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Psalm 14 & 15

June 23, 2024

Psalm 14 & 15

Passage: Psalm 14-15
Service Type:

Unfortunately, we apparently don't have our audio issues solved from last week. Please forgive the poor audio quality. Our apologies for the inconvenience.


Psalm 14 & 15


[ 002 ] PSALM 14 For the choir director. Of David.

Once again, we’re looking at a song of David that is meant to be sung in corporate worship. And Psalm 14 is a bit of a lament. If this were a song in our music today, it would probably be a little slower, in a minor key, maybe a little mournful even. If you’re not familiar with lament, it’s a song of grief and sorrow. Lament is when we pray those prayers that say, God, I believe you are the king and you are sovereign and you have promised to make all the wrongs right, but what I see in my life and in the world around me does not line up with what I know to be true. God, how long until you do what we all know you can do? How long until we see the world the way it’s meant to be, with tears wiped away, no more sin, sickness, or death? 

Psalm 14 is not so much a personal lament, but something more corporate. Large scale. A lament that looks at the state of the world and finds it to be troubling. David begins with an overall summary: 

[ 003 ] The fool says in his heart, “There’s no God.” They are corrupt; they do vile deeds. There is no one who does good.

When David uses the word “fool” he doesn’t mean someone who is intellectually lacking – this person could actually be very intelligent. Here’s what he means:  

  1. Says “in his heart” there is no God. 
    1. For us in Western culture, the heart is the factory of affection and emotion. I love you from the bottom of my heart, we say. When we’re sad, my heart hurts or I’m heart-broken. We send heart emojis to convey affection and love for people. In Hebrew culture, that was the kidneys. The heart was the home of the will. That’s where desire lives. It’s the “want-to” of a person.   
    2. So another way to read verse 1 is this: The fool says “with his will” that there is no God – in said still another way: The fool doesn’t want there to be a God.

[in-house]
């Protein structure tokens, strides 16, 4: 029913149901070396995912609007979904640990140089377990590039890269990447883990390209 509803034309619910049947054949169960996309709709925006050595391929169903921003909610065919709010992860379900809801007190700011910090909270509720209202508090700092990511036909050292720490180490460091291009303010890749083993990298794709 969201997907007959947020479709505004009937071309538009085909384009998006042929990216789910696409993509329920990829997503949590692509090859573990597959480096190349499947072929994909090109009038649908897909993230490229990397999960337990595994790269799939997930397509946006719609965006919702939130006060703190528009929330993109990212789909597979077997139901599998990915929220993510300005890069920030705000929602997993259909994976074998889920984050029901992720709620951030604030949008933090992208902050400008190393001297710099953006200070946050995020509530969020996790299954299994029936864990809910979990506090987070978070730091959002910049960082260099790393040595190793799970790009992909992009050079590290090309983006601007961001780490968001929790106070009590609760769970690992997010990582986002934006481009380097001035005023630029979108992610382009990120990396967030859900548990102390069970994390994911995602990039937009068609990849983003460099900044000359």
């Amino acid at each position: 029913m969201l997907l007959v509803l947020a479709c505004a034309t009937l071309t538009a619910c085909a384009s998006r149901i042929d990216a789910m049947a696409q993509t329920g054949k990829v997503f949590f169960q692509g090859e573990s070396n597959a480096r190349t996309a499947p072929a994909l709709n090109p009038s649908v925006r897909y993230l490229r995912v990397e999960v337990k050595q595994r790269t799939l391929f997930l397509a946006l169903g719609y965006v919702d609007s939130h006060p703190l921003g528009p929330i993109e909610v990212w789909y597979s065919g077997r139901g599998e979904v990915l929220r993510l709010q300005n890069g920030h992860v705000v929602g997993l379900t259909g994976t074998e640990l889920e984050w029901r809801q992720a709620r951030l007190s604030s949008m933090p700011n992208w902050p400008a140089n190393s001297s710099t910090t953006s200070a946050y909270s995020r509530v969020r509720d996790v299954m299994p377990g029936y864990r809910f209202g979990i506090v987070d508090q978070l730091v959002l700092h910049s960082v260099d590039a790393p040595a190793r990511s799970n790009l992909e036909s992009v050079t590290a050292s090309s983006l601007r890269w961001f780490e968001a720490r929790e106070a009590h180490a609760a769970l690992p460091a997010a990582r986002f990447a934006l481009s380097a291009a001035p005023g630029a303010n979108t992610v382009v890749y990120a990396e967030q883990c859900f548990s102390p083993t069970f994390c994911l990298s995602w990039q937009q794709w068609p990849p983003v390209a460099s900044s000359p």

3. [ 004 ] The late pastor AW Tozer said famously, “What comes to your mind when you think about God is the most important thing about you.” The fool thinks of God as distant and uninvolved, not close and personal. So the fool said last week, “Great! No accountability for my actions, God’s not interfering with me, I did some bad things and God didn’t stop me, so I guess I’m free to do what I want here” – and he or she lives out whatever they want to live out. Nothing will come back to haunt me later in life, Don’t tell me what to do, I am my own. 

[ 005 ] David points out here in verse 1 that all of the corruption and vile deeds you see happening in the world are spiritual problems that happen as a result of that person’s view of God. Romans 1:18 calls this “suppressing the truth.” 

And most of us would confidently say this morning, we are not in that category. After all, we are here to worship God, and we want to be here. No one is forcing you to come to church today. So, we would say we’re not the fool. 

But as David looks at the world around him, the conclusion he comes to is that this is how everyone lives at a base level. [ 006 ]  2 The Lord looks down from heaven on the human race to see if there is one who is wise, one who seeks God. 

David uses a figure of speech here to help us imagine this scene from God’s vantage point, where, when he looks down from heaven on the human race, he’s looking for one person who is not a fool. Looking for one person who is wise. One person who seeks God. It’s a flashback to a story from Genesis 18, where God is planning to destroy a city that has been exceedingly foolish in their rejection of Yahweh, incredibly corrupt and vile, and Abraham intervened, saying, Would you spare the city if I can find 50 people who are righteous? God answers yes. Would you spare the city if I can find 45. Again, yes. What about 40? Yes. 30? 20? 10? Would you spare the city if I can find 10, and God says yes, and since there weren’t 10, there were only 4, he made provision for that one family to escape, and then destroyed the city.

But now here in verse 2 of Psalm 14, David seems to be implying God isn’t looking for 30, 20, 10 or even four – he’s looking for one. Just give me one person who seeks me with their whole heart. Is there one person who knows what wisdom is, one person who understands the covenant promise and fears the Lord? One person who wants to walk in my ways?